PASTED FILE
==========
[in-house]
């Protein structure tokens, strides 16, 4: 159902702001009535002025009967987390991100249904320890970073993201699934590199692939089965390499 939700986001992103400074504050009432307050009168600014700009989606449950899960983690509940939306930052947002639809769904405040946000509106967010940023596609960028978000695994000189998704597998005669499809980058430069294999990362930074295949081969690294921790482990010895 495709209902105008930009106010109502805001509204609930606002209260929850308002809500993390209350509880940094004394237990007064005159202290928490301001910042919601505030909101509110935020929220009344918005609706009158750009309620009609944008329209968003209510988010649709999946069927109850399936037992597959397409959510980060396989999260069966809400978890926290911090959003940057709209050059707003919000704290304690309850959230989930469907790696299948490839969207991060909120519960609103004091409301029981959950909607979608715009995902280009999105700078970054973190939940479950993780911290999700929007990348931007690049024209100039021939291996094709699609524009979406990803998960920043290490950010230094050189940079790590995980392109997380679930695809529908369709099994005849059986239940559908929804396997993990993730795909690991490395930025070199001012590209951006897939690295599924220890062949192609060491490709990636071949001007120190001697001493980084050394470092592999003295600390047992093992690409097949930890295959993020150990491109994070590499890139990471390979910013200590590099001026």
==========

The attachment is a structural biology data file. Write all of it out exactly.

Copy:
[in-house]
């Protein structure tokens, strides 16, 4: 159902702001009535002025009967987390991100249904320890970073993201699934590199692939089965390499 939700986001992103400074504050009432307050009168600014700009989606449950899960983690509940939306930052947002639809769904405040946000509106967010940023596609960028978000695994000189998704597998005669499809980058430069294999990362930074295949081969690294921790482990010895 495709209902105008930009106010109502805001509204609930606002209260929850308002809500993390209350509880940094004394237990007064005159202290928490301001910042919601505030909101509110935020929220009344918005609706009158750009309620009609944008329209968003209510988010649709999946069927109850399936037992597959397409959510980060396989999260069966809400978890926290911090959003940057709209050059707003919000704290304690309850959230989930469907790696299948490839969207991060909120519960609103004091409301029981959950909607979608715009995902280009999105700078970054973190939940479950993780911290999700929007990348931007690049024209100039021939291996094709699609524009979406990803998960920043290490950010230094050189940079790590995980392109997380679930695809529908369709099994005849059986239940559908929804396997993990993730795909690991490395930025070199001012590209951006897939690295599924220890062949192609060491490709990636071949001007120190001697001493980084050394470092592999003295600390047992093992690409097949930890295959993020150990491109994070590499890139990471390979910013200590590099001026």